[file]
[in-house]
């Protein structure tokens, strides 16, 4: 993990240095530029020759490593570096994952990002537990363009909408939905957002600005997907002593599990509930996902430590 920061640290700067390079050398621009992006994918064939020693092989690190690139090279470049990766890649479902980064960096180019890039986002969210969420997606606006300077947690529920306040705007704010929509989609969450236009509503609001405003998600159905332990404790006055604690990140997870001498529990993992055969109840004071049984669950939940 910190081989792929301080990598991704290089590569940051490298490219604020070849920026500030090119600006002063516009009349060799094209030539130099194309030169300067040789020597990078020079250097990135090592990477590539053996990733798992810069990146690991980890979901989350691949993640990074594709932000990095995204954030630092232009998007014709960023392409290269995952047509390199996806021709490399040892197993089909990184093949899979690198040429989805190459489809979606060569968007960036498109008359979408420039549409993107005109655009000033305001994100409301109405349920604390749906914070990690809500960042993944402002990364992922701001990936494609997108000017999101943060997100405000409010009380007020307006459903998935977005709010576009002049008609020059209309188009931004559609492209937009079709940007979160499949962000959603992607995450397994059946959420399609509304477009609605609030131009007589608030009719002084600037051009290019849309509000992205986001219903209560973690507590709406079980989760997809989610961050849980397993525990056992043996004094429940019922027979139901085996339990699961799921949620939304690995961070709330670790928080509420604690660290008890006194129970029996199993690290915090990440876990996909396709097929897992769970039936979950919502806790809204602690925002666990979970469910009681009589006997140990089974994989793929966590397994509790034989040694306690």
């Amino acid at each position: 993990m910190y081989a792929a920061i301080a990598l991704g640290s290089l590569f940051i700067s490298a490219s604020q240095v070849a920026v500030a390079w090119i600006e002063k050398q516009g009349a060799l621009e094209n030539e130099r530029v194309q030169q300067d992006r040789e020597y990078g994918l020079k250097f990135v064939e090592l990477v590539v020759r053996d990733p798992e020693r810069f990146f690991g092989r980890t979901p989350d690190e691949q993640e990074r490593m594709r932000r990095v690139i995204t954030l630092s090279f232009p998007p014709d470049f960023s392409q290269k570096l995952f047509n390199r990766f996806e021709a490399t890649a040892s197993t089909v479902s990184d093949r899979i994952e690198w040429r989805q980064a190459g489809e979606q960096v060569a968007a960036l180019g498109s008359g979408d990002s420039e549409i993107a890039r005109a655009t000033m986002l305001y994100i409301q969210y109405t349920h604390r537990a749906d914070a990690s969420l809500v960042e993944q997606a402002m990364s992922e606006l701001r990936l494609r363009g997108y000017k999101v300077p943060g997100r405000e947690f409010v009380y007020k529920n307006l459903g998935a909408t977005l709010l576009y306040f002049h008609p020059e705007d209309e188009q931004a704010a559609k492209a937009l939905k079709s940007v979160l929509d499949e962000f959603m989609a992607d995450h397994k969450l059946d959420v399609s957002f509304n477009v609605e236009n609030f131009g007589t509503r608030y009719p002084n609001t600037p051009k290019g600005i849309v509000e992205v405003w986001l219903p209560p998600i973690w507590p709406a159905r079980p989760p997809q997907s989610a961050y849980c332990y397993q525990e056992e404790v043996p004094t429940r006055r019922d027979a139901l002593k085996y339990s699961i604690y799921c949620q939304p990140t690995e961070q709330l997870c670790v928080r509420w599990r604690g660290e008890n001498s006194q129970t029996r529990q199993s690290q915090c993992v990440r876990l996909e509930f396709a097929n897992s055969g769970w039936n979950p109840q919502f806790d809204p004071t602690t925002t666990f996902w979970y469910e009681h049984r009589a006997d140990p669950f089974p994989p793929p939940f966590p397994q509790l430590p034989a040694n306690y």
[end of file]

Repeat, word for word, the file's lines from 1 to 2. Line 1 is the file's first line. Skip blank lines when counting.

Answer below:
[in-house]
């Protein structure tokens, strides 16, 4: 993990240095530029020759490593570096994952990002537990363009909408939905957002600005997907002593599990509930996902430590 920061640290700067390079050398621009992006994918064939020693092989690190690139090279470049990766890649479902980064960096180019890039986002969210969420997606606006300077947690529920306040705007704010929509989609969450236009509503609001405003998600159905332990404790006055604690990140997870001498529990993992055969109840004071049984669950939940 910190081989792929301080990598991704290089590569940051490298490219604020070849920026500030090119600006002063516009009349060799094209030539130099194309030169300067040789020597990078020079250097990135090592990477590539053996990733798992810069990146690991980890979901989350691949993640990074594709932000990095995204954030630092232009998007014709960023392409290269995952047509390199996806021709490399040892197993089909990184093949899979690198040429989805190459489809979606060569968007960036498109008359979408420039549409993107005109655009000033305001994100409301109405349920604390749906914070990690809500960042993944402002990364992922701001990936494609997108000017999101943060997100405000409010009380007020307006459903998935977005709010576009002049008609020059209309188009931004559609492209937009079709940007979160499949962000959603992607995450397994059946959420399609509304477009609605609030131009007589608030009719002084600037051009290019849309509000992205986001219903209560973690507590709406079980989760997809989610961050849980397993525990056992043996004094429940019922027979139901085996339990699961799921949620939304690995961070709330670790928080509420604690660290008890006194129970029996199993690290915090990440876990996909396709097929897992769970039936979950919502806790809204602690925002666990979970469910009681009589006997140990089974994989793929966590397994509790034989040694306690």